Plenty of hooey comes from the mouths of elected officials. Arguably, the prize for the nuttiest statement of all might go to the late Sen. Morris Sheppard, D-Texas. In 1930, he haughtily declared, "There's as much chance of repealing the 18th Amendment as there is for a hummingbird to fly to Mars with the Washington Monument tied to its tail."
Sheppard, who spent three decades in Congress, was an anything but an impartial observer. The Texas Democrat had sponsored the constitutional amendment to ban drink and fought successfully for the Volstead Act and other anti-hooch laws. He was often called the father of prohibition, although in truth, this ugly progeny had many parents. Nativists, feminists, evangelicals, captains of industry, and paternalistic progressives joined to form a crazy quilt coalition against drink.
For nearly 14 dark years (1920-1933), the production and sale of alcohol was largely banned. From the fields to the taverns, Prohibition was an economic calamity. Farmers who sold their grains and fruits to drink-makers lost sales. Immense numbers of breweries, distilleries, and wineries closed, and their blue-collar employees were put out of work. Truck drivers, barkeeps, Madison Avenue ad men, and newspapers all felt the effects.
And so did drinkers.
Prohibition was, however, a wonderful thing for crooks. They knew that the appetite for drink would not simply disappear. “I am just a businessman giving the people what they want,” declared Al Capone.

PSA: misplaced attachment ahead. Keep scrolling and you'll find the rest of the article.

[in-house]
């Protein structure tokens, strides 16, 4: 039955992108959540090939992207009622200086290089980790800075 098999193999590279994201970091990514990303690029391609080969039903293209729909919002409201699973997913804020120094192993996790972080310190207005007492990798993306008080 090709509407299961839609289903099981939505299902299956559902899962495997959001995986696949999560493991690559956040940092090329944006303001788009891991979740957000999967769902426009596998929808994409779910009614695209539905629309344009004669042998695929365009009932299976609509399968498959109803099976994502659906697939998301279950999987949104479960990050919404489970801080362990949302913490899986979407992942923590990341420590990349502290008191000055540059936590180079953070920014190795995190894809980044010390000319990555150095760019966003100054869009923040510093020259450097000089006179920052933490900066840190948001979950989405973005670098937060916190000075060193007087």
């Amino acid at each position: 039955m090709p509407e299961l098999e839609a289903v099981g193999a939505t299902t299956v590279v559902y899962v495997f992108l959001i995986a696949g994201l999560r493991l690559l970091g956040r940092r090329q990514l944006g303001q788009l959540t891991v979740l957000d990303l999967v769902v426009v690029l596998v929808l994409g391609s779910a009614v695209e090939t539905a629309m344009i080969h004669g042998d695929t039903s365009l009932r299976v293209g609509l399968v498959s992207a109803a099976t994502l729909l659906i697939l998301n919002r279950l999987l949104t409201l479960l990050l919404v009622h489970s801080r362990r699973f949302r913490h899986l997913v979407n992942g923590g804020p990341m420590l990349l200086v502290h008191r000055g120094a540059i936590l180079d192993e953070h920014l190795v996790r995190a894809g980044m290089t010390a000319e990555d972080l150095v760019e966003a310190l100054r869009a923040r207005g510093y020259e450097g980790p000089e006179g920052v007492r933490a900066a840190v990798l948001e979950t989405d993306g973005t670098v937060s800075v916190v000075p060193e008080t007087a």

And provide they did. The nation became awash in illicit drink. It came by trucks and cars over the Canadian border and by boats from Maine to the Gulf Coast states. It was a wonderful racket: Unlike licit drinks-makers, the bad guys didn’t pay taxes or have to bother with regulatory compliance. And if droves of consumers went blind or dropped dead from toxic drink, oh well.
The whole Prohibition scheme was ludicrous, and its hypocrisy was exhibited by the political class itself. President Warren G. Harding little hid his drinking, and Congress was rife with boozers. A bootlegger, George Cassiday, known as “the man in the green hat,” had the run of the U.S. Capitol and supplied numerous congressional offices with hooch. Sheppard himself was embarrassed when an illicit still was discovered on his property in Texas.
The government, feeling the pinch from the loss of tax dollars and desperate to get folks back to work, eventually relented. On Dec. 5, 1933, Utah became the 36th state to vote to repeal prohibition. The taps once again flowed, rocks glasses clinked, and the public again could enjoy safe beverages.
Tonight, I will get my kids to bed and then stroll into the kitchen for a beverage. Will it be one of the many beers I have in stock? A glass of wine? Or maybe it will be a spirit, say, whiskey.
Whatever I choose, it will be good. Freedom of choice is a very good thing.
Kevin R. Kosar (@kevinrkosar) is a contributor to the Washington Examiner's Beltway Confidential blog. He is the vice president of policy for the R Street Institute, and the author of Whiskey: A Global History (2010) and Moonshine: A Global History (2017).
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